December 7, day of sad news
I opened the newspaper I subscribe to here in the Washington, D.C., area, this morning, and it contains nothing about Pearl Harbor–no graceful remembrance, no visit to an old sailor, no iconic photograph.* Today, of course, is the anniversary of Dec. 7, 1941, the “day of infamy” as FDR called it, the dawn air attack at Pearl Harbor that sank American battleships, crippled the navy, and killed more than two thousand U.S. personnel. The bombing raid could have virtually wiped out U.S. naval forces had the Japanese admiralty known enough to fly a second assault.
I lost a loved uncle yesterday, a World War II veteran himself, although he had the other kind of WWII story: immediately after joining up, he became deathly ill, spent months in a military hospital, and was honorably discharged. It happened fairly often; young guys (usually) were barracked together from entirely different parts of the country and were consequently exposed to germs for which they had no immunity. Everybody shared alike. The story is typical; I have heard it before. Same anecdote, different diseases. No Anzio, no Iwo Jima, same degree of danger.
There is no lack of sad news today. Elizabeth Edwards has issued a graceful statement that she is forgoing further cancer treatment.
Republicans in Congress are waging relentless war against the best interest of the overwhelming majority of the American population and seem to be getting away with it. More precisely, their efforts are being dignified in corporate media outlets as ‘budget-cutting’ or ‘conservative’ or sometimes even ‘fiscally conservative.’
Speaking of media outlets, my own paper, The Washington Post, is continuing its relentless campaign against President Obama. As during the nightmarish Bush years, I still oppose policies that harm my country and the world. Those policies that are still in place–most are not, in the new administration–I continue to oppose. But the Post has adopted an almost fiendishly effective tactic against Obama and against the best interest of the majority. Employing public-interest or non-profit entities, the paper now runs long investigative pieces to air concerns about, for example, where the stimulus money went–i.e. ONLY problems dating back to 2009. Be it noted that the Post did not equally emphasize transparency on the same issues during the Bush administration blitz to achieve the Wall Street bailout in the first place. There was no call in my paper for stringent conditions that lenders be required to lend, that large banks be required to capitalize small businesses, that homeowners or students or automobile customers get required access to funding to keep them in their houses, their schools or their cars, when the Post was hysterically demanding that Congress yield on the Bush bailout of the financial sector.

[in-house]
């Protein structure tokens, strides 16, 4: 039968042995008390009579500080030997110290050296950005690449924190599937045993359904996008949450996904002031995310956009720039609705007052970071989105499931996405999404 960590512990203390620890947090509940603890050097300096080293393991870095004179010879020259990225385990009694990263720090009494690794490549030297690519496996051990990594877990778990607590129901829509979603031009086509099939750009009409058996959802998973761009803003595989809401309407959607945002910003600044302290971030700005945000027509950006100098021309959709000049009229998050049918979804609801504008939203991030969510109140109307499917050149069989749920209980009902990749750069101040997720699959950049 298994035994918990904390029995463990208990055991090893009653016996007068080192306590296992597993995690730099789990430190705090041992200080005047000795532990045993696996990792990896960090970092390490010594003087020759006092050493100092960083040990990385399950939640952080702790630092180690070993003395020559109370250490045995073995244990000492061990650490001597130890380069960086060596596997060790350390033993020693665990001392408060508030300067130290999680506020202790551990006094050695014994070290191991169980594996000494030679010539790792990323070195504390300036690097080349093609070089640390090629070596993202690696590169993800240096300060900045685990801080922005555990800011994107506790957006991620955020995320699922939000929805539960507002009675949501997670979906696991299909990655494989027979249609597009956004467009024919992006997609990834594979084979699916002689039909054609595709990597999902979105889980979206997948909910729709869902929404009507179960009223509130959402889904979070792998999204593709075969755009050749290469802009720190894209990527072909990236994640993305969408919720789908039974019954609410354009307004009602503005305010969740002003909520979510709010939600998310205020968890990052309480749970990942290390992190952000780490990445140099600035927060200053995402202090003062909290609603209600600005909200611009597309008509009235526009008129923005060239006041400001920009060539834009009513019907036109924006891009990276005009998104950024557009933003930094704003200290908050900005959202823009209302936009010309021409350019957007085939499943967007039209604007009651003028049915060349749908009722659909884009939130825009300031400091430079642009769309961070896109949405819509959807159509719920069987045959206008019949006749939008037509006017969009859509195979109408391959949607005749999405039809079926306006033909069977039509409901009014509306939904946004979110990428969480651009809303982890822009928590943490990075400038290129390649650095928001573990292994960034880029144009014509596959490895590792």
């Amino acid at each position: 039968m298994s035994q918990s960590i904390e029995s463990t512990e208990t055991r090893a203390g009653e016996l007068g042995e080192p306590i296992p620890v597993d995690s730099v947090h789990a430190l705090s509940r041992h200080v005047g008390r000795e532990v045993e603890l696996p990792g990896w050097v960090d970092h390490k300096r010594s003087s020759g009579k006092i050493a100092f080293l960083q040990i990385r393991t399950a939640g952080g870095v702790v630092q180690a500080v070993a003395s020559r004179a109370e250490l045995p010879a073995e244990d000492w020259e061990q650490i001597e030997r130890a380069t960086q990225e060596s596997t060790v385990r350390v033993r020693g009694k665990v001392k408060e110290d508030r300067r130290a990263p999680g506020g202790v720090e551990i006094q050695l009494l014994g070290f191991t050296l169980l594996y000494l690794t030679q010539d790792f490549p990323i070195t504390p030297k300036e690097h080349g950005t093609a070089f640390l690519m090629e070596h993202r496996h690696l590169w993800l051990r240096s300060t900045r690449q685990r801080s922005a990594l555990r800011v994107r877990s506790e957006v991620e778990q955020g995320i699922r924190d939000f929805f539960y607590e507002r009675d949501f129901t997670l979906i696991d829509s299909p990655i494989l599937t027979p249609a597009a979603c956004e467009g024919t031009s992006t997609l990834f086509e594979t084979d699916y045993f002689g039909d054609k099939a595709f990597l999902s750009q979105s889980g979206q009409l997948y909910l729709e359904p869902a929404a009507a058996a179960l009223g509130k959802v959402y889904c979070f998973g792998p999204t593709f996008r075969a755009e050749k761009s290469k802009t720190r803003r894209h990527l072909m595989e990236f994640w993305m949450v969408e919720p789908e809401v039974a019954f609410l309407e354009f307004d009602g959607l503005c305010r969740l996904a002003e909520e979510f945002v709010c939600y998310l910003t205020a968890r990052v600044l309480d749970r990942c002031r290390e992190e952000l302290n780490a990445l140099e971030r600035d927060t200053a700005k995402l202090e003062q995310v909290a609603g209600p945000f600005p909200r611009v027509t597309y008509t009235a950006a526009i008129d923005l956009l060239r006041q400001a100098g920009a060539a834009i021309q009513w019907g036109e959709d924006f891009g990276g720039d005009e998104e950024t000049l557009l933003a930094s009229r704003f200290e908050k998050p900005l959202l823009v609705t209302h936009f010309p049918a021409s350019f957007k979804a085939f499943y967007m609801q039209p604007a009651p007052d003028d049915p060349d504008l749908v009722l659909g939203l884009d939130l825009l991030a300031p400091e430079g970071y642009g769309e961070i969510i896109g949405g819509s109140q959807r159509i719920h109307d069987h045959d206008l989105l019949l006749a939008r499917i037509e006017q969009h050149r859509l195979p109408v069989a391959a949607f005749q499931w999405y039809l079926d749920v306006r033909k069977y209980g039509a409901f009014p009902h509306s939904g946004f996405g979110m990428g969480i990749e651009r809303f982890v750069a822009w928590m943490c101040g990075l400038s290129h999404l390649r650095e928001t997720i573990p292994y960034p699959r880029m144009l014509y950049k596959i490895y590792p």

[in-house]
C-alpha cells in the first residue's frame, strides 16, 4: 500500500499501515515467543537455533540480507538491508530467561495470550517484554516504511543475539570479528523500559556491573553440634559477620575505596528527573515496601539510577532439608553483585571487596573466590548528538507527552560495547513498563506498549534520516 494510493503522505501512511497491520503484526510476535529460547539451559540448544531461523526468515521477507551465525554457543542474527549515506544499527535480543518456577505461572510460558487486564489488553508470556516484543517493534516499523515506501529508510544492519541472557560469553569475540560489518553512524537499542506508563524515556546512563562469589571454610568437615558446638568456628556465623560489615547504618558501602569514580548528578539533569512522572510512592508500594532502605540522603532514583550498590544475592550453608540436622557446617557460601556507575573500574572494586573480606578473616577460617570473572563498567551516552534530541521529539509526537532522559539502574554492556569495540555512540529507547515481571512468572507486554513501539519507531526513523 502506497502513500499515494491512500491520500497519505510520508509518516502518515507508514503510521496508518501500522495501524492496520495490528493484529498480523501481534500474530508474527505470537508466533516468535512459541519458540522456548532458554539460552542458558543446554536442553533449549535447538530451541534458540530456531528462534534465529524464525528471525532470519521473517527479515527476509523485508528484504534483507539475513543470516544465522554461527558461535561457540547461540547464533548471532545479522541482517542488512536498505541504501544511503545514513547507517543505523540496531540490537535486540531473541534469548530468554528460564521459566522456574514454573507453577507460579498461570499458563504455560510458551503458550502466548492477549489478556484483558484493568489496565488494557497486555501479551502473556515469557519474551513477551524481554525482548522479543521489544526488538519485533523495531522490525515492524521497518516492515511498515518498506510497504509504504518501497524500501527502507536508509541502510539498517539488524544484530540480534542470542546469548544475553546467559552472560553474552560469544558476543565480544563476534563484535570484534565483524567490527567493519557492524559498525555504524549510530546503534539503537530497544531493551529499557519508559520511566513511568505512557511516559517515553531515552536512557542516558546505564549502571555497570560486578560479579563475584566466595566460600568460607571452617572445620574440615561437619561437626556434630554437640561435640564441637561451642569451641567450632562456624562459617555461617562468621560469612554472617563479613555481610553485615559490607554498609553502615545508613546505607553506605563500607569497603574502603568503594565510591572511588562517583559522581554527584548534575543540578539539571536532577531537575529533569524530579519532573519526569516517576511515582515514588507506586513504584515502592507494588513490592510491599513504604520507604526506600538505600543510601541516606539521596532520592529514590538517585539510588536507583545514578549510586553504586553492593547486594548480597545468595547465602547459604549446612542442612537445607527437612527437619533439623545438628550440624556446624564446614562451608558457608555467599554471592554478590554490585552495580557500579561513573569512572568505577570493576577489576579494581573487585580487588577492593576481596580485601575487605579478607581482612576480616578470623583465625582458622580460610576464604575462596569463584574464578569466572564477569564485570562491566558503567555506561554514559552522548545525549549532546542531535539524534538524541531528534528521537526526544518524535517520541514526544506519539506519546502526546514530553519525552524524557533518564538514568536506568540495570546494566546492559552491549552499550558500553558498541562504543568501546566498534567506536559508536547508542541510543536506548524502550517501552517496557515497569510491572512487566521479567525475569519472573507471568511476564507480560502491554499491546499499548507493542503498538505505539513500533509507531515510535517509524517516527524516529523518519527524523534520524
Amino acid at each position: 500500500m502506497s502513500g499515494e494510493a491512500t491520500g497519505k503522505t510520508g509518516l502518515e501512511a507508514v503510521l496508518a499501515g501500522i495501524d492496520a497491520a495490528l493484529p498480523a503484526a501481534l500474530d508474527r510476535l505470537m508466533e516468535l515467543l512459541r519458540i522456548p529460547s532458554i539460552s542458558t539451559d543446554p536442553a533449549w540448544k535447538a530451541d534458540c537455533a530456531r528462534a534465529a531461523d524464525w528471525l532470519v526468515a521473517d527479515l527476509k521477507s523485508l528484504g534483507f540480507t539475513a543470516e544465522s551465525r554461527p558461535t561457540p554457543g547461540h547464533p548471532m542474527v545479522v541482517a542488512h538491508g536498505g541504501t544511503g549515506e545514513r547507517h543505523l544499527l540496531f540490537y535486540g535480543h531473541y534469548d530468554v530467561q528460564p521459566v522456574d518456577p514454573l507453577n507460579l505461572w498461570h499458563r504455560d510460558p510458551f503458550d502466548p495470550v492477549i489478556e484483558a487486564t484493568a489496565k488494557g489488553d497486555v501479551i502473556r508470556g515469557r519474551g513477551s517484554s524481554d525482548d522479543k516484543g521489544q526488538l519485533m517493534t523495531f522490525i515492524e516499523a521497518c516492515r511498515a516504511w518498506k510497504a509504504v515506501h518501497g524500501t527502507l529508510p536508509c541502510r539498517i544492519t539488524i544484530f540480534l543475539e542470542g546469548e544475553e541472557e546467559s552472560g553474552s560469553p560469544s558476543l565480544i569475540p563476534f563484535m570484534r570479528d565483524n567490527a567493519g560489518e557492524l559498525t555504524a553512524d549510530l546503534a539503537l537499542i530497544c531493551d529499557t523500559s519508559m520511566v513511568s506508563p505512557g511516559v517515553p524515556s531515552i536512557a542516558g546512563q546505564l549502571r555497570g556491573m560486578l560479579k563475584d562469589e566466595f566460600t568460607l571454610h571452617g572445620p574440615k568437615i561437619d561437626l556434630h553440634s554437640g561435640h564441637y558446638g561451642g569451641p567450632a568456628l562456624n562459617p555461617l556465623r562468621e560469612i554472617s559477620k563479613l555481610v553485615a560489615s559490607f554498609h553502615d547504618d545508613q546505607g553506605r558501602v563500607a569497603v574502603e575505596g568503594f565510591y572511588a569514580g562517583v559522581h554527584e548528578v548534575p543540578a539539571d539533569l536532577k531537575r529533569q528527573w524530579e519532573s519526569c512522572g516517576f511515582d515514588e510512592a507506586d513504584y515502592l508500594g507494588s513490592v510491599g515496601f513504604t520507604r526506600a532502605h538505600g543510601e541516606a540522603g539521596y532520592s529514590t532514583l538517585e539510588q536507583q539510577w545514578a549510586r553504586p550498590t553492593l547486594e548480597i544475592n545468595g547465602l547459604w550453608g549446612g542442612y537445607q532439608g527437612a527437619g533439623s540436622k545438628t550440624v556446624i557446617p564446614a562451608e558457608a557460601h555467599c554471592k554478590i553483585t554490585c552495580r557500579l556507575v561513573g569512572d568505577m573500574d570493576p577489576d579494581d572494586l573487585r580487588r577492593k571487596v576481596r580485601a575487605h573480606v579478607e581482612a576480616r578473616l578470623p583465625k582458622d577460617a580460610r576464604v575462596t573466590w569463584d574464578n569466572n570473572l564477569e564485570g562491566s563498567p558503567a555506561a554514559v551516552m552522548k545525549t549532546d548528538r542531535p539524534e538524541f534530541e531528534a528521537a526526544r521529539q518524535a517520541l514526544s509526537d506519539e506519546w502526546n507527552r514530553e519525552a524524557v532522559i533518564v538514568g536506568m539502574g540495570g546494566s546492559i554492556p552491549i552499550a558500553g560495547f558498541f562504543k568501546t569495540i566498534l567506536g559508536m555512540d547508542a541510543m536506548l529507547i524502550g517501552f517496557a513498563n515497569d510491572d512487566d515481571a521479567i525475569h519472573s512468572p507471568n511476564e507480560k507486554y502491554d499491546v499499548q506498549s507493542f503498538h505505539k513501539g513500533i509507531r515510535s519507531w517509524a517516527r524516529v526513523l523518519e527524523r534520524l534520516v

Certainly the loud voice of the Washington Post expressed absolutely no concern about the environmental policies or labor policies of firms about to receive the biggest bailout ever provided by U.S. taxpayers–bigger than bailing out Europe in World War II.
Thus the Center for Public Integrity finds itself getting ink on these concerns in the Washington Post when the same thing did not happen in fall 2008. ProPublica, launched in spring 2009, seems regrettably to be treating the disasters of the Bush administration as ancient history rather than as ongoing problems. So some of our nonprofits are being used as weapons to divide progressives, by a small group of people most intent on defeating Obama and promoting the GOP to major-party status by any means possible. The Post has been trumpeting The Great Recession like nobody’s business, ever since Obama took office–far more emphatically, and with a far more strident editorial voice, than it took to task Bush, who created both the deficit we (now) hear so much about and the recession. This has the effect, of course, of putting the president in an impossible position; only a fiscal illiterate would believe that the White House should sloganize about ‘jobs’ amid the disasters created by Bush; we will have a stronger labor market only when we start trying to address our needs rather than an artificial and reified target of ‘growth.’
Speaking of transparency, on the arrest of the wikileaks founder only Think Progress gets it right: “Wikileaks founder Julian Assange voluntarily turned himself into
British police today. Assange is facing
allegations of consensual but unprotected sex in Sweden, known in
the country as